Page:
It is difficult to estimate how many of the refugees in these countries which do not directly border Ukraine came through Poland – after all, millions of people fled through Slovakia, Moldova, Romania and Hungary, too. But many indisputably did – especially those who have ended up in Germany and Czechia, Poland’s neighbours.

So what do we know? 

It seems that the best data source we have is the number of registrations for the special UKR status granted to refugees escaping Ukraine. This category has been created for Ukrainians being granted a Polish national identification number (PESEL) to speed up refugee integration into Polish society (allowing adults to work, children to go to Polish schools, and their parents to receive child support payments, among other things).

As of 25 April, just over 1 million people were registered with this status. As the chart below shows, after high demand and long queues early on, the number of new applicants is starting to fall. It remains quite significant, however, at around 10,000-15,000 registrations a day.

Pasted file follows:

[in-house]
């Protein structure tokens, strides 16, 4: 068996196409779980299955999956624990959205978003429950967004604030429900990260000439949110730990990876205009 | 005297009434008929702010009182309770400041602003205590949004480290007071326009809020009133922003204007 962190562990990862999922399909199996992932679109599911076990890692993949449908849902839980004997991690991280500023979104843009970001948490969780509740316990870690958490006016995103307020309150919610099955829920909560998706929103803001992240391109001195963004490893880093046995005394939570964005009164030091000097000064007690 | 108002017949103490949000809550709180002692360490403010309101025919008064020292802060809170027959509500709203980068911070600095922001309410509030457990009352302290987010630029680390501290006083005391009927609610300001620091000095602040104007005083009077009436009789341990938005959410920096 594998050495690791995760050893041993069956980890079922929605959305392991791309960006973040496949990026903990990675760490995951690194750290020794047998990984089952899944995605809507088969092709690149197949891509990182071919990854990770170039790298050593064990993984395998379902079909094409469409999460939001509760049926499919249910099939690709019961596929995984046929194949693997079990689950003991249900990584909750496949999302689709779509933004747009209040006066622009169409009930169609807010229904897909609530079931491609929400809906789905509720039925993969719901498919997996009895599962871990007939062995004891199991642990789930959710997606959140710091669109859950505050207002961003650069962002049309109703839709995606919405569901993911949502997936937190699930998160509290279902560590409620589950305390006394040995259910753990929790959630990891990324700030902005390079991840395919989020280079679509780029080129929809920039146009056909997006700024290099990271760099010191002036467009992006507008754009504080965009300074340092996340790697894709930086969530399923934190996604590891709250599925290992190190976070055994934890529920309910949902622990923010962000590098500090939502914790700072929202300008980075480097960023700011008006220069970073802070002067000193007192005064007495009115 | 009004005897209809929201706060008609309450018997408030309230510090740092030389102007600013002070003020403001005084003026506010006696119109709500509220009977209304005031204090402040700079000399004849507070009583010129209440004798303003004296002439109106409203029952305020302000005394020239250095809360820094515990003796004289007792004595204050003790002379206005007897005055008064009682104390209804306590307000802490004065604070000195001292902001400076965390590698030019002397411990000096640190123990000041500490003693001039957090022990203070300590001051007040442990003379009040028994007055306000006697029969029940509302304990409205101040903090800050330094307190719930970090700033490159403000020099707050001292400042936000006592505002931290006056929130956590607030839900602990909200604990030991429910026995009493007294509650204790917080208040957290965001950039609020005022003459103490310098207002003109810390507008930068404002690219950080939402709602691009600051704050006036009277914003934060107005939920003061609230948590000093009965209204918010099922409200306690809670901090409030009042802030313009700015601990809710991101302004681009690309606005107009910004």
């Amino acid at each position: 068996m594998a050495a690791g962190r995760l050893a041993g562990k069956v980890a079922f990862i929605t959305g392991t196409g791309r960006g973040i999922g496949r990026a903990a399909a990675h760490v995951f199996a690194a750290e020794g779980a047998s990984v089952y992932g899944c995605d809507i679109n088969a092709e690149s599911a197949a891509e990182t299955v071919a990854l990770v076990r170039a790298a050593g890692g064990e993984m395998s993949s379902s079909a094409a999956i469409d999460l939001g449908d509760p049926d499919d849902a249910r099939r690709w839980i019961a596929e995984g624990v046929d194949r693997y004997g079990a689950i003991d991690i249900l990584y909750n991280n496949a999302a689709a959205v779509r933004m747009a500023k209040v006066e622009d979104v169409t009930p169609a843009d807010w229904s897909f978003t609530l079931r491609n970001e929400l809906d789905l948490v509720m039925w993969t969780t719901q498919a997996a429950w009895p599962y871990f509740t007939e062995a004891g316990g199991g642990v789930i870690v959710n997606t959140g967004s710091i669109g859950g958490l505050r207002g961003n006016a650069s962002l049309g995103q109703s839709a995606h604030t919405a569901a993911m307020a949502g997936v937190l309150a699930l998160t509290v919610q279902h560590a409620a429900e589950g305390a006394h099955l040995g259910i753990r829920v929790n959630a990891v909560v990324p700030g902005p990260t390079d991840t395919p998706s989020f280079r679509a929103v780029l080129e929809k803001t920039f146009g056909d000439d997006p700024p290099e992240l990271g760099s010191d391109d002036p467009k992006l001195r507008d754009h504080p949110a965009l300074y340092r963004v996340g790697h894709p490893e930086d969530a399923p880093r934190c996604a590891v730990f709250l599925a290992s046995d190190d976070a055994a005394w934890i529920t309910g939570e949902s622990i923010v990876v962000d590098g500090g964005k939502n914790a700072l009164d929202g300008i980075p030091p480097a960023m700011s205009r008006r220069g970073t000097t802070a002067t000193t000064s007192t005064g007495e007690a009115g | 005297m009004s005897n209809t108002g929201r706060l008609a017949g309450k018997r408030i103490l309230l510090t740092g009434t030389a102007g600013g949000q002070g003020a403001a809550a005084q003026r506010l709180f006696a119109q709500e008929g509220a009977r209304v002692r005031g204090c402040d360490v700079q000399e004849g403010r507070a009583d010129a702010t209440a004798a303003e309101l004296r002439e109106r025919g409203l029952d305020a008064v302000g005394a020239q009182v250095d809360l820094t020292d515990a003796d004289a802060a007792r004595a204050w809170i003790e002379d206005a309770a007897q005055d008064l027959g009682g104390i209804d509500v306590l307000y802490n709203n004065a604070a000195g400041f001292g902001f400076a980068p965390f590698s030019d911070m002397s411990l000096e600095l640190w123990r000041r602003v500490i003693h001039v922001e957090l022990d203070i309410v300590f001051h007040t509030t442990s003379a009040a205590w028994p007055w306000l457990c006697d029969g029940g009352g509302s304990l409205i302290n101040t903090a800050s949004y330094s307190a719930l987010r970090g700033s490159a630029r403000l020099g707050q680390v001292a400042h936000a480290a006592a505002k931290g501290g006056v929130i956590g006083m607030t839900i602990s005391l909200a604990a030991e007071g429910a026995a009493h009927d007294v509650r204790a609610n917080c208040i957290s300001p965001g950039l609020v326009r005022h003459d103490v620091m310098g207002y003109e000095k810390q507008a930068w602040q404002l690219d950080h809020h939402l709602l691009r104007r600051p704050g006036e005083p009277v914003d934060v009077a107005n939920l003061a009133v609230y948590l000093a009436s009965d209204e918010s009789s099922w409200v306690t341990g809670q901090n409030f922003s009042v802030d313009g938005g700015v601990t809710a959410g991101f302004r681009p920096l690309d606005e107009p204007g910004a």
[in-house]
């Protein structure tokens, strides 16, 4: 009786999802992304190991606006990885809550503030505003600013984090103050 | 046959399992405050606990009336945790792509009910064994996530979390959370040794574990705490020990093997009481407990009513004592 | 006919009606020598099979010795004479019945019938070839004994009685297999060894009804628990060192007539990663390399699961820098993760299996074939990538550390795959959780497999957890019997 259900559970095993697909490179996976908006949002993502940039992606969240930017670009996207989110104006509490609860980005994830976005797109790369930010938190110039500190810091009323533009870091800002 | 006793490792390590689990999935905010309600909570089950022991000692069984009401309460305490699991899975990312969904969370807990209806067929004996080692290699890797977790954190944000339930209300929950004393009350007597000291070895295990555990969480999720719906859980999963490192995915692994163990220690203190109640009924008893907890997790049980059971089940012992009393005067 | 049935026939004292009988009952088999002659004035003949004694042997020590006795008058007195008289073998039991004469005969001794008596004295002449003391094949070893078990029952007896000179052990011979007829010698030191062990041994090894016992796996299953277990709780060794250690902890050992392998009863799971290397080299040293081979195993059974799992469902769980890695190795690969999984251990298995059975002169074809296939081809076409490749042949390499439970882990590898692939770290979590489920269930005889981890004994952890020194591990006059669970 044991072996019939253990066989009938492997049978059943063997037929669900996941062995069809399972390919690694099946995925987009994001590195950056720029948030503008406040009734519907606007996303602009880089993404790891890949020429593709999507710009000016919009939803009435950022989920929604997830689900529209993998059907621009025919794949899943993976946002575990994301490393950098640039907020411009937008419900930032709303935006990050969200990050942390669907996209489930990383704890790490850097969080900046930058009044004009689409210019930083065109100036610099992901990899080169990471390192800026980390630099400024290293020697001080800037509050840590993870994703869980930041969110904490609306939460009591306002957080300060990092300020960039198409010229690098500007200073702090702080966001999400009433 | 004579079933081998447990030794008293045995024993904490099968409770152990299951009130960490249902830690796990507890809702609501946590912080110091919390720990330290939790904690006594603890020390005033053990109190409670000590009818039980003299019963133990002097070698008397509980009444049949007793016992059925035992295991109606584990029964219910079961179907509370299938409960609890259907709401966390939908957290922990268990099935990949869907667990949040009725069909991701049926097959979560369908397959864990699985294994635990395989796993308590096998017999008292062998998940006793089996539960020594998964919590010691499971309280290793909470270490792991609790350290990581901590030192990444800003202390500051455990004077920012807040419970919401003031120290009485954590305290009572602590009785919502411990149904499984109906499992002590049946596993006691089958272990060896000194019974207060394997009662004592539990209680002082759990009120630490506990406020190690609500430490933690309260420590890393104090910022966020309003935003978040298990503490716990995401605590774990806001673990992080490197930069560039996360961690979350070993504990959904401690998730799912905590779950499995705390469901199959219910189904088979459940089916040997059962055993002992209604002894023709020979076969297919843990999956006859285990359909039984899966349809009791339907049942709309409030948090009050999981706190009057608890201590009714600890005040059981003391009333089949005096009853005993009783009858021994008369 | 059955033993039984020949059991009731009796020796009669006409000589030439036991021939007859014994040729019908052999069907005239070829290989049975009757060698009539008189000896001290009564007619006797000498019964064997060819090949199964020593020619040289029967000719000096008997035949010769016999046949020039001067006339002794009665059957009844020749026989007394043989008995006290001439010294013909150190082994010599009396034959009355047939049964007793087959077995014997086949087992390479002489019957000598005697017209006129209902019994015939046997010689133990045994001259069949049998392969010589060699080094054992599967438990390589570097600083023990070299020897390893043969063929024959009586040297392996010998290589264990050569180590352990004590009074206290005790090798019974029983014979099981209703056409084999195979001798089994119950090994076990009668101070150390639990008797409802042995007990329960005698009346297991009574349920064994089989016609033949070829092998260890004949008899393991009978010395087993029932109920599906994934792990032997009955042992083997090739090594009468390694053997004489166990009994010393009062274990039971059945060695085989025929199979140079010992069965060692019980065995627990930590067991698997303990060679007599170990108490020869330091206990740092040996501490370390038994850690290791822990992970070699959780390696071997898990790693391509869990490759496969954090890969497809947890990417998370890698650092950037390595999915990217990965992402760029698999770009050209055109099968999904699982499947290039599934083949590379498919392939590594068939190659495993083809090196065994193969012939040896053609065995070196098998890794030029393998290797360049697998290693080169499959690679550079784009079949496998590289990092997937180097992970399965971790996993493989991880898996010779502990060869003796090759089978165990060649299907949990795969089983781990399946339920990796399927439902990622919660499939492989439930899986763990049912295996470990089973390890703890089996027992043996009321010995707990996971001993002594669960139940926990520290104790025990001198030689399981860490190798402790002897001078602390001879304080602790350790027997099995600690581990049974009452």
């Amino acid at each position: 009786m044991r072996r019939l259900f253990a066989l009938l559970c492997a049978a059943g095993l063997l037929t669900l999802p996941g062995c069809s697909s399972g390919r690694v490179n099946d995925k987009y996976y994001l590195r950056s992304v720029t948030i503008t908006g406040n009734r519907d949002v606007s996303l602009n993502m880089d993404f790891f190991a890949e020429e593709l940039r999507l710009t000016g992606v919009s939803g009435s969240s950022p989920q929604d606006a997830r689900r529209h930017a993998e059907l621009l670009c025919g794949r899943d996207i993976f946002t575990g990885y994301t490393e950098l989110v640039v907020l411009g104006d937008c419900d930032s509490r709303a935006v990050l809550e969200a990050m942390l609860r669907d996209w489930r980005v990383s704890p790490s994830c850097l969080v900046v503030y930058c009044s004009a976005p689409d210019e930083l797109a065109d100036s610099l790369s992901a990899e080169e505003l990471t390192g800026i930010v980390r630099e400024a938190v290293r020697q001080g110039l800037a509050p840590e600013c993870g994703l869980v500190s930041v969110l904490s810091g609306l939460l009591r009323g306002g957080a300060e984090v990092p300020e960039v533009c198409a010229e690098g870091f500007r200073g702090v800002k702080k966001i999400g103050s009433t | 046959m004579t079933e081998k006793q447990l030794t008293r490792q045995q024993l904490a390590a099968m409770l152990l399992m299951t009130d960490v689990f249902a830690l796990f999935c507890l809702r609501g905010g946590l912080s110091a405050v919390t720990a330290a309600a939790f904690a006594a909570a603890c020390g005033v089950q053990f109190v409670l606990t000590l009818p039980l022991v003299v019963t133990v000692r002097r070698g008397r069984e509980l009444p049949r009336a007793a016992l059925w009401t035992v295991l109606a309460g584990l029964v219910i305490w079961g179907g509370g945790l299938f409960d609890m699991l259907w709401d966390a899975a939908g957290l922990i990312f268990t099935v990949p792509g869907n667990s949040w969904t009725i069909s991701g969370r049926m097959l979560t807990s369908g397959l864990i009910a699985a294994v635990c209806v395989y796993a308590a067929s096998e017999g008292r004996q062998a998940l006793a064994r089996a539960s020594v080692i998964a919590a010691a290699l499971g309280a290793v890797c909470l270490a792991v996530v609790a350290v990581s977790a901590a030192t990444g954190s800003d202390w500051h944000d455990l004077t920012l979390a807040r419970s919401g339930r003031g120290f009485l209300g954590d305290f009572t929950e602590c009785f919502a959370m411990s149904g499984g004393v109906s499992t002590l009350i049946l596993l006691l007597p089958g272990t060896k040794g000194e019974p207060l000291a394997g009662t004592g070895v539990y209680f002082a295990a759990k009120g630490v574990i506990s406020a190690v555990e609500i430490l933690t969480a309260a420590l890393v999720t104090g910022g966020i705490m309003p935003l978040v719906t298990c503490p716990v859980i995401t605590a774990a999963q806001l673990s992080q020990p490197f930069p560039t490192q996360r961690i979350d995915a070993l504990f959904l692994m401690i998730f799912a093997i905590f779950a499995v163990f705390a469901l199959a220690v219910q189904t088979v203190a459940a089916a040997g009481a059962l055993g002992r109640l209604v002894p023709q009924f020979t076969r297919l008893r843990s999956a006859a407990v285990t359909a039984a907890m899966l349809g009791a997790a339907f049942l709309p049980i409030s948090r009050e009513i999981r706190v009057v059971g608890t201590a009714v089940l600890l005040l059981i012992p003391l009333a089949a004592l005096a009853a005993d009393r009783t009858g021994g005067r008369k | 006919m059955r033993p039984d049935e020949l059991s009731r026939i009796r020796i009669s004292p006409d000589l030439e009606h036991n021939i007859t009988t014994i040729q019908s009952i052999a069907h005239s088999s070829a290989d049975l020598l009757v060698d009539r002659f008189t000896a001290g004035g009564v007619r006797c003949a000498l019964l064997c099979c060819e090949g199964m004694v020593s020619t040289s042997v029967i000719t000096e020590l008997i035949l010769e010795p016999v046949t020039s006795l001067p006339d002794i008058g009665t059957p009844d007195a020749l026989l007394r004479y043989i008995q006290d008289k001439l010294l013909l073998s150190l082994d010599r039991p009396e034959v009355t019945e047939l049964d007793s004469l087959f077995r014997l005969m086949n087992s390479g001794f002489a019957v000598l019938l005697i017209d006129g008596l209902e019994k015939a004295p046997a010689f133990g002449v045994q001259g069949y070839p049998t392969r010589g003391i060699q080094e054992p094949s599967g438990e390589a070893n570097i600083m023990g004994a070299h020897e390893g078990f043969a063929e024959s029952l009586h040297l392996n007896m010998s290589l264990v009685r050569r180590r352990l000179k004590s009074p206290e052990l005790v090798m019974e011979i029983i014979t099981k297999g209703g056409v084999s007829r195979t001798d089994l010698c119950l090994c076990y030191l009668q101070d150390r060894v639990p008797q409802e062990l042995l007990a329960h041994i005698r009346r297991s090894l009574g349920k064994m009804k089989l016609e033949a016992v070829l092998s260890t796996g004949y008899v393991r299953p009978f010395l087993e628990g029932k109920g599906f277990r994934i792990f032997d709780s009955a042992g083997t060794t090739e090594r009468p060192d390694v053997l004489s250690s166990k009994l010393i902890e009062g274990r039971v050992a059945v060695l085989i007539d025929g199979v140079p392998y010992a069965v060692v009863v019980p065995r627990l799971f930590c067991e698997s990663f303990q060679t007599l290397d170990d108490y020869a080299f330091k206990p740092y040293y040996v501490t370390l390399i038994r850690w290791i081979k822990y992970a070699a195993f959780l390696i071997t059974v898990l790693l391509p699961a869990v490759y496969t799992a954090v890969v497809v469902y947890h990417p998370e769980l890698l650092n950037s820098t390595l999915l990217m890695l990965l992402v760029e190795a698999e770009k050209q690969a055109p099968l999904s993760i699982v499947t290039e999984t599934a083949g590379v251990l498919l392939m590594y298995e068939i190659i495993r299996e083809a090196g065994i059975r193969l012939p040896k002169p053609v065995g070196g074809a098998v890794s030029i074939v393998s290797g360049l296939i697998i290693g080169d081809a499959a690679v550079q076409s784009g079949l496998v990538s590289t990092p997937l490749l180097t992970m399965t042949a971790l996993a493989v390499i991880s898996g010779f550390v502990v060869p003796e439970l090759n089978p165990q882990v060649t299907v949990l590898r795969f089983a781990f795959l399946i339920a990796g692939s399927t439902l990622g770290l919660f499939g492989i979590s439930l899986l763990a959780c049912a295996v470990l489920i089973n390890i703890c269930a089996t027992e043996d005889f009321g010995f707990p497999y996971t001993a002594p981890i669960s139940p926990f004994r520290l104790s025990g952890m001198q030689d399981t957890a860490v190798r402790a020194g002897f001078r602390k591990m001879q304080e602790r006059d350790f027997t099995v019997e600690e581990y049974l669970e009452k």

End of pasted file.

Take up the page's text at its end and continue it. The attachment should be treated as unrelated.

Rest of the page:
If the trend continues (and there is no other offensive in Ukraine), though, we can expect everyone who wants to register to be done by the end of May.

In terms of where in Poland refugees are located, the answer in many cases is: where their relatives and friends were already living. This means the largest cities, especially Warsaw and Wrocław, the A4 motorway corridor from the German border to the Upper Silesian metropolitan area, the “orchard belt” around Warsaw, and areas in Central and Western Poland with lots of jobs in manufacturing and logistics.